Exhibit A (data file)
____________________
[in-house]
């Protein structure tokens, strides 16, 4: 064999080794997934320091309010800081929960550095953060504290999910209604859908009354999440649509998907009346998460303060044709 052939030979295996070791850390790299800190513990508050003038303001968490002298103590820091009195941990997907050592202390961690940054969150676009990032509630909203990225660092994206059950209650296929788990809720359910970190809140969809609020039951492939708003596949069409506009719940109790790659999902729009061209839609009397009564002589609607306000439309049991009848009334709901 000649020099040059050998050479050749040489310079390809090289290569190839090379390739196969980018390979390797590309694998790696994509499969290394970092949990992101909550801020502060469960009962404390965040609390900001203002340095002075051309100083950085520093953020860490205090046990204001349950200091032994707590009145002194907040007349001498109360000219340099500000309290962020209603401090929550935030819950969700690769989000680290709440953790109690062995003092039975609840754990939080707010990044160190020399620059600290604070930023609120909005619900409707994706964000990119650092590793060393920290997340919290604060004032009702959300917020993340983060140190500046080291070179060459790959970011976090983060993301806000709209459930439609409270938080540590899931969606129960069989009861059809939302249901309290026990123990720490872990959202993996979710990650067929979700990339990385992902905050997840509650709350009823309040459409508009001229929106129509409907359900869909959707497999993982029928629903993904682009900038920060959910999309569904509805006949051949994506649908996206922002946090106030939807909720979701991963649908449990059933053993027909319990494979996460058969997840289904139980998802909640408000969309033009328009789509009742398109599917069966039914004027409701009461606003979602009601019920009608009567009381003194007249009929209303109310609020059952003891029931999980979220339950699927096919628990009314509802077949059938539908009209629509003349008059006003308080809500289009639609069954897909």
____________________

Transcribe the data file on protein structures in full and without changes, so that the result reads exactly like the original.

[in-house]
């Protein structure tokens, strides 16, 4: 064999080794997934320091309010800081929960550095953060504290999910209604859908009354999440649509998907009346998460303060044709 052939030979295996070791850390790299800190513990508050003038303001968490002298103590820091009195941990997907050592202390961690940054969150676009990032509630909203990225660092994206059950209650296929788990809720359910970190809140969809609020039951492939708003596949069409506009719940109790790659999902729009061209839609009397009564002589609607306000439309049991009848009334709901 000649020099040059050998050479050749040489310079390809090289290569190839090379390739196969980018390979390797590309694998790696994509499969290394970092949990992101909550801020502060469960009962404390965040609390900001203002340095002075051309100083950085520093953020860490205090046990204001349950200091032994707590009145002194907040007349001498109360000219340099500000309290962020209603401090929550935030819950969700690769989000680290709440953790109690062995003092039975609840754990939080707010990044160190020399620059600290604070930023609120909005619900409707994706964000990119650092590793060393920290997340919290604060004032009702959300917020993340983060140190500046080291070179060459790959970011976090983060993301806000709209459930439609409270938080540590899931969606129960069989009861059809939302249901309290026990123990720490872990959202993996979710990650067929979700990339990385992902905050997840509650709350009823309040459409508009001229929106129509409907359900869909959707497999993982029928629903993904682009900038920060959910999309569904509805006949051949994506649908996206922002946090106030939807909720979701991963649908449990059933053993027909319990494979996460058969997840289904139980998802909640408000969309033009328009789509009742398109599917069966039914004027409701009461606003979602009601019920009608009567009381003194007249009929209303109310609020059952003891029931999980979220339950699927096919628990009314509802077949059938539908009209629509003349008059006003308080809500289009639609069954897909």